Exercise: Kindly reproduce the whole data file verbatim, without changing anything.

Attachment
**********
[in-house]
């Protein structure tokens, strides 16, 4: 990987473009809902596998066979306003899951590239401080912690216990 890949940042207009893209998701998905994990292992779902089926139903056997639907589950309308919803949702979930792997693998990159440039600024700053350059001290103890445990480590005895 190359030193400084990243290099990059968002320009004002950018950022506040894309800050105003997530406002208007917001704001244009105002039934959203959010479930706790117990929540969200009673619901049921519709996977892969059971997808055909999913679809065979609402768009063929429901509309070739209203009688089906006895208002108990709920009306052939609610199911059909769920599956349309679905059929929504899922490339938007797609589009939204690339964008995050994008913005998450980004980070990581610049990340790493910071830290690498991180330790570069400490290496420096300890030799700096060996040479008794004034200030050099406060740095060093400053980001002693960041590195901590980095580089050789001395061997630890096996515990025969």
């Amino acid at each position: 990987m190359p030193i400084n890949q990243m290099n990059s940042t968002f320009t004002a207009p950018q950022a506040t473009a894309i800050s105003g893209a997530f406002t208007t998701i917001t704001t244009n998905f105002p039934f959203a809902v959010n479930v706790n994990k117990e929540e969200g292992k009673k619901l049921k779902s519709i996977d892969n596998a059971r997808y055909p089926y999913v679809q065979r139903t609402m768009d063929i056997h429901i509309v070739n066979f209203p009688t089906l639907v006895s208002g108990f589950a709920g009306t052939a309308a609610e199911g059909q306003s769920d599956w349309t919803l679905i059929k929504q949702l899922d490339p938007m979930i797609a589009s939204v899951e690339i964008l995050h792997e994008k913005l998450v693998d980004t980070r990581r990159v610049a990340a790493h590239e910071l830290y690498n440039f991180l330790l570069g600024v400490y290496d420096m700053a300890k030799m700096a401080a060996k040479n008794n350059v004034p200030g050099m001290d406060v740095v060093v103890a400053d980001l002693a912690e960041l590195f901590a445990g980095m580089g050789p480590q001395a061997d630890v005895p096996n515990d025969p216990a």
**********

[in-house]
């Protein structure tokens, strides 16, 4: 990987473009809902596998066979306003899951590239401080912690216990 890949940042207009893209998701998905994990292992779902089926139903056997639907589950309308919803949702979930792997693998990159440039600024700053350059001290103890445990480590005895 190359030193400084990243290099990059968002320009004002950018950022506040894309800050105003997530406002208007917001704001244009105002039934959203959010479930706790117990929540969200009673619901049921519709996977892969059971997808055909999913679809065979609402768009063929429901509309070739209203009688089906006895208002108990709920009306052939609610199911059909769920599956349309679905059929929504899922490339938007797609589009939204690339964008995050994008913005998450980004980070990581610049990340790493910071830290690498991180330790570069400490290496420096300890030799700096060996040479008794004034200030050099406060740095060093400053980001002693960041590195901590980095580089050789001395061997630890096996515990025969």
């Amino acid at each position: 990987m190359p030193i400084n890949q990243m290099n990059s940042t968002f320009t004002a207009p950018q950022a506040t473009a894309i800050s105003g893209a997530f406002t208007t998701i917001t704001t244009n998905f105002p039934f959203a809902v959010n479930v706790n994990k117990e929540e969200g292992k009673k619901l049921k779902s519709i996977d892969n596998a059971r997808y055909p089926y999913v679809q065979r139903t609402m768009d063929i056997h429901i509309v070739n066979f209203p009688t089906l639907v006895s208002g108990f589950a709920g009306t052939a309308a609610e199911g059909q306003s769920d599956w349309t919803l679905i059929k929504q949702l899922d490339p938007m979930i797609a589009s939204v899951e690339i964008l995050h792997e994008k913005l998450v693998d980004t980070r990581r990159v610049a990340a790493h590239e910071l830290y690498n440039f991180l330790l570069g600024v400490y290496d420096m700053a300890k030799m700096a401080a060996k040479n008794n350059v004034p200030g050099m001290d406060v740095v060093v103890a400053d980001l002693a912690e960041l590195f901590a445990g980095m580089g050789p480590q001395a061997d630890v005895p096996n515990d025969p216990a």